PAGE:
I have a song stuck in my head. But I can't tell you what it is. It's Monty Python, which should give you a clue--go see the recording of their live performance at Hollywood Bowl. It's the one at the beginning, where it turns out they're not wearing pants. Go see it, if you haven't yet, as I think you'll laugh your head off, but pretend you didn't hear about it from me. It's a love song, rather sweet in its robust frankness, but, shall we say, rather graphic in its physicality.
The reason this thing is stuck in my head is that Chris and I watched another Monty Python DVD tonight. We seem to be on some kind of kick. We'd watched the thing, and were making our way through the extra features, when I heard something familiar outside--a regular chirping that did not belong to a frog. I jumped up and ran to the door--from the other room, Monty Python swelled in volume; "...AND TELL ME THAT YOU LOVE ME!"
The chirping stopped, I returned to the sofa. Presently, a lull in the comedy permitted the chirping or hooting to again enter my ear, so I ran to the door and "I'M A LUMBERJACK, AND I'M OK!"
hoo! hoo! hoo! hoo!
ALWAYS LOOK ON THE BRIGHT SIDE OF LIFE
hoo! hoo! hoo!
ALWAYS LOOK ON THE BRIGHT SIDE OF LIFE!
hoo! hoo! hoo! hoo! hoo! hoo! hoo!
This went on for some time, the miraculous wildness implied by the chirping--a high, short, regular whistle--bracketed nicely by the manic insanity of brilliantly funny Brits, before I finally got a clear listen at the chirps. It was--did you guess it already? A saw whet owl. I don't know anything else that sounds like that, and that is exactly what it sounded like. I like owls; their calls are simple enough for my untrained ear to remember, and saw whets are one of those I know. I spent a season helping to band them, and I heard the audio lure often enough that I can mimic the call pretty well. Hearing that call from a real owl, as I have a few times in Vermont and New Hampshire, always feels miraculous to me, some little oo! of delight, like when some wild thing, or a kitten, decides to trust you for a moment. They do migrate through here--we're about three miles from the banding station as the crow (or owl) flies--but I've never heard one calling in the yard before. I didn't think they liked it here. But here one is.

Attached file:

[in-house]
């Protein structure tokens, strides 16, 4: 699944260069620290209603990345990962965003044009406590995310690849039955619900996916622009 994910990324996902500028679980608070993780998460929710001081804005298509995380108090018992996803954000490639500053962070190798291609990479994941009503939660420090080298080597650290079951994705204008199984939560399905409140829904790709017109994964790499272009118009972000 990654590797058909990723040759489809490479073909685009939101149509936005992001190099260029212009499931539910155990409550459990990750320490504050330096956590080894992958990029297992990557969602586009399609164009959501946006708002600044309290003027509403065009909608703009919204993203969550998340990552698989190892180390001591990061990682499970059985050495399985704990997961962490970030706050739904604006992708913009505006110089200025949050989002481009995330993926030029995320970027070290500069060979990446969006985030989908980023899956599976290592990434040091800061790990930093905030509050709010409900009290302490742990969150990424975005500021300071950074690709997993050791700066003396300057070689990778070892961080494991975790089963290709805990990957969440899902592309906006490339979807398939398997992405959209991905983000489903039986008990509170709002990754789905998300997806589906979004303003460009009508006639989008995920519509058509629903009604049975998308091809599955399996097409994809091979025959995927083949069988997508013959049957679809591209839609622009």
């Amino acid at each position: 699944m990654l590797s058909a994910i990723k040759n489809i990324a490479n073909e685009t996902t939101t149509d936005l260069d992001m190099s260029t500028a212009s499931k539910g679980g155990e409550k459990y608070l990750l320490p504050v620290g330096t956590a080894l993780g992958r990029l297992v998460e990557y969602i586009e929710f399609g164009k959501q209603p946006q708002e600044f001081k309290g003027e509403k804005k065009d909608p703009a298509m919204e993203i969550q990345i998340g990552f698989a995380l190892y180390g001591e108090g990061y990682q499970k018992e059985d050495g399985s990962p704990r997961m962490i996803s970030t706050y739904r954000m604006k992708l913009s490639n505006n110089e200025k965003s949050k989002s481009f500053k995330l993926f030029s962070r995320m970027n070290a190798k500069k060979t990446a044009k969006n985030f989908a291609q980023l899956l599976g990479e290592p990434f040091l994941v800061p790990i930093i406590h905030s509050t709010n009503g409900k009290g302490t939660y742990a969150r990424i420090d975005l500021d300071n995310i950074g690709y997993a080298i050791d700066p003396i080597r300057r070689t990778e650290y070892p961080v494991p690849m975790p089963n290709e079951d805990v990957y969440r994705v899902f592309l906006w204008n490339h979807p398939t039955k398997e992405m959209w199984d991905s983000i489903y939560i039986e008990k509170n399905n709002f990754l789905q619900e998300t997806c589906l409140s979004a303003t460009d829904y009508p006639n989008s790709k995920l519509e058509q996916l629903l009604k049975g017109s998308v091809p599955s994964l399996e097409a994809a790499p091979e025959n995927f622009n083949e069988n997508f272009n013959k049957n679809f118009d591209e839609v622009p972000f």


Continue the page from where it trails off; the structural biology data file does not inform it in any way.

What is he saying? Maybe he's just saying the same thing to other owls that I can hear from him; owl! owl! owl! I am here! I am here! I am here! Maybe there's more nuance to it than that. I assume that the call has something to do with sex and territory, that even if he is just saying owl!owl!owl! over and over again, he means to be heard and hopes to be found by another owl.
If so, then his repetition is not very different from the Monty Python song repeating itself in my head, a song intended to be funny in its startling crassness, but there's really nothing offensive about it, only that things like that generally aren't said in public, much less by a barbershop group standing elegant and manly in nice shirts and long aprons. The song is funny because of the juxteposition of a kind of shameless animal generosity with the civilized, cultured conttext. The Pythons are like the owl twice, actually; once in the frank and simple desire of the lyrics, and once in to the extent to which the Pythons were communicating on that stage, as opposed to playing characters who were communicating, what they were saying was probably more or less their own name. I am here! I am here! I am here! Those who had business with them, who wished to interact with them for whatever reason (for example, those who wished to give them money to be hilarious), would hear the song and know more or less what they were about. How much of communication is really saying one's own name, over and over, so those who have business with us know who we are and what we're about.
Chris and I, too, owe our relationship to a song. A year or so before I met him, I heard the Jimmy Buffet song, "Off the Coast of Carolina," for the first time, and I thought, yes--that's the kind of relationship I want. Grown-up, sane, dedicated.
and the walls that won't come down,
we can decorate or climb
or find some way to get around
cause I'm still on your side.
Like, some hormone-addled twenty-something might sing about being one with, inseparable from the beloved, some some reverse form of amoebic vegetative reproduction, but people always have walls, privacies, limits, hang-ups. Some walls won't come down. Ok, fine, let's decorate them.
I didn't tell Chris about any of this until we got to know each other pretty well, but maybe some part of me that's wiser then the rest knew what I was looking for, and knew when I found it. Maybe in thinking of the song, I somehow broadcast it into the ether, as that owl broadcasts his song, my statement about who I am and what I'm about. Maybe Chris heard it, recognized it, and flew in.
Our anniversary is in a few days. Turns out, I like being married. I never expected to get married when I was younger, and here I am, migrating through my world with a partner, decorating walls, and still on the same side. From the bottom of my heart, as Jimmy Buffet says.
If you were anywhere nearby, I'd offer you a slice of our anniversary cake; chocolate with coconut buttercream icing.